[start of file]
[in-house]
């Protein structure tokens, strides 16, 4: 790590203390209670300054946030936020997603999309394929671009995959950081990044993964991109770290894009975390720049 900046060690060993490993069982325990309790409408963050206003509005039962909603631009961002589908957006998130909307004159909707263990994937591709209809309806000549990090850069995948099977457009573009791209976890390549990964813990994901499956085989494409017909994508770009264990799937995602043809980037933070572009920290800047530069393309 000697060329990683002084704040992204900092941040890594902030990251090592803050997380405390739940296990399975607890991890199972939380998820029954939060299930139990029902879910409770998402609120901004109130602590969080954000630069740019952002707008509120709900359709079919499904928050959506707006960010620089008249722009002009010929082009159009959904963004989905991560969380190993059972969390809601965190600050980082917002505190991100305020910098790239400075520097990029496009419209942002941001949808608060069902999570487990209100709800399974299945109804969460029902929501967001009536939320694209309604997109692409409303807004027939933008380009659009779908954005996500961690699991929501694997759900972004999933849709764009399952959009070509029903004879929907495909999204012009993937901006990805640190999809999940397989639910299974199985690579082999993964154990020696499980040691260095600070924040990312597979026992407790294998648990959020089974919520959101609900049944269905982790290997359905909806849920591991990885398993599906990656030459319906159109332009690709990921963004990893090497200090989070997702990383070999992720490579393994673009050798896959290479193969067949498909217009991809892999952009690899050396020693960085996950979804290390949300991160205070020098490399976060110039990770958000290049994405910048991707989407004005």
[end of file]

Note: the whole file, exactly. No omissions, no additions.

[in-house]
């Protein structure tokens, strides 16, 4: 790590203390209670300054946030936020997603999309394929671009995959950081990044993964991109770290894009975390720049 900046060690060993490993069982325990309790409408963050206003509005039962909603631009961002589908957006998130909307004159909707263990994937591709209809309806000549990090850069995948099977457009573009791209976890390549990964813990994901499956085989494409017909994508770009264990799937995602043809980037933070572009920290800047530069393309 000697060329990683002084704040992204900092941040890594902030990251090592803050997380405390739940296990399975607890991890199972939380998820029954939060299930139990029902879910409770998402609120901004109130602590969080954000630069740019952002707008509120709900359709079919499904928050959506707006960010620089008249722009002009010929082009159009959904963004989905991560969380190993059972969390809601965190600050980082917002505190991100305020910098790239400075520097990029496009419209942002941001949808608060069902999570487990209100709800399974299945109804969460029902929501967001009536939320694209309604997109692409409303807004027939933008380009659009779908954005996500961690699991929501694997759900972004999933849709764009399952959009070509029903004879929907495909999204012009993937901006990805640190999809999940397989639910299974199985690579082999993964154990020696499980040691260095600070924040990312597979026992407790294998648990959020089974919520959101609900049944269905982790290997359905909806849920591991990885398993599906990656030459319906159109332009690709990921963004990893090497200090989070997702990383070999992720490579393994673009050798896959290479193969067949498909217009991809892999952009690899050396020693960085996950979804290390949300991160205070020098490399976060110039990770958000290049994405910048991707989407004005």